Green schoolyards boost children’s health and learning

‘Healthy School Yards’ is a Dutch sustainability programme to encourage children’s engagement with nature, which has a positive impact on their social, academic and physical health. The project ‘Healthy School Yards’ was introduced to schools in the Netherlands in 2013, with the aim to develop 70 ‘Healthy School Yards’ within three years. The program has been designed to assist local primary, secondary and vocational schools.

Promoting outdoor play

Childcare professionals advocate transforming school grounds into healthy and green spaces, which can enrich the daily lives of children and their communities and diversify children’s outdoor experience.

“There is a growing concern about childhood obesity”, said Marielle Versteeg, the Project Manager from Jantje Beton, the long-standing Dutch society to encourage outdoor activities for children. “It presents serious health risks to children, including heart disease, diabetes, and social and psychological problems. What makes the situation worse is that children spend more time viewing television, using computers and playing video games than they do being physically active outside. In spite of economically challenging times, the Dutch government has decided to invest in this type of preventive method to promote physical activity and outdoors play.”

Children’s participation essential

However, these schoolyards are more than just playgrounds. They include space for physical activity, such as turf fields, jogging tracks, basketball and tennis courts, and age-appropriate play equipment. The grounds also feature areas for learning and exploration, such as outdoor classrooms, native trees and plants, vegetable gardens and art installations.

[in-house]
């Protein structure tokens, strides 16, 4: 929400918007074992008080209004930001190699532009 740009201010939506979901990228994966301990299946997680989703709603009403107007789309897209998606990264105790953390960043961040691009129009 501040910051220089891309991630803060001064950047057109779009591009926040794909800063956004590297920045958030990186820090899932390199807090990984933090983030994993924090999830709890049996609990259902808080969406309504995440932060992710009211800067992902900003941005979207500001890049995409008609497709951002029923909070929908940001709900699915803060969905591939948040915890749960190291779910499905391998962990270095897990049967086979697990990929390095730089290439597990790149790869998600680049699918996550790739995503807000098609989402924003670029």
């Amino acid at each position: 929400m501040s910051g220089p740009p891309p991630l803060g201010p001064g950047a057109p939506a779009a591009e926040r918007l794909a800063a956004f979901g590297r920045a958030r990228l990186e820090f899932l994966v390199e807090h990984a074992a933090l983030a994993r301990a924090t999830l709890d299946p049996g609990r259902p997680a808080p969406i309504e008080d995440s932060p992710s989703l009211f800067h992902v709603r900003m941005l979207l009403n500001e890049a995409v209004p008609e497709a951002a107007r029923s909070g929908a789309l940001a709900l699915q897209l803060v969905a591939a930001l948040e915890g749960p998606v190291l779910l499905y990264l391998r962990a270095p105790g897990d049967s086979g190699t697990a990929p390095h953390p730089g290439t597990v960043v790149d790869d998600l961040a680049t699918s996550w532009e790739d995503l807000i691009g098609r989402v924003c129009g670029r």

Literature suggests that schoolyards are places where collaborative environmental action leads to clear, positive results that build children’s confidence in the power of working together—sending messages of optimism and hope to children and adults alike.

“Schoolyards offer the pupils the opportunity to be highly mobile and to play in a stimulating, green and smoke-free environment. However, to achieve high engagement, children need to be invited to participate in their creation. Therefore, our goal is not only to create a physical setting in which pupils are encouraged to engage in healthy activity but also for children to relate to the school grounds by being part of the design process,” explained Versteeg. “The project thus achieves two objectives simultaneously: the creation of a physically attractive schoolyard, and a gradually growing awareness among pupils of their own behaviour. Allowing children to work together helps them to discover and understand relationships,” she said

Jantje Beton has worked with primary and secondary schools to develop various approaches, work methods and workshops to ensure that children and young people have a prominent role in the creation process. Versteeg says “For example, the Fllenoord School has received 50,000 Euro from Jantje Beton to re-design their schoolyard. This yard has a more structured character, includes more grey and green – and not just green –elements.”
“Inspired by Keri Smith’s “Wreck this journal” we developed a ‘Do-book’, in which children are encouraged through playful assignments to express their ideas. Also, the ‘Schoolyard Action Team’ uses several methods to work towards a definitive choice for a particular design,” she concluded.

Author: Marketa Vesela

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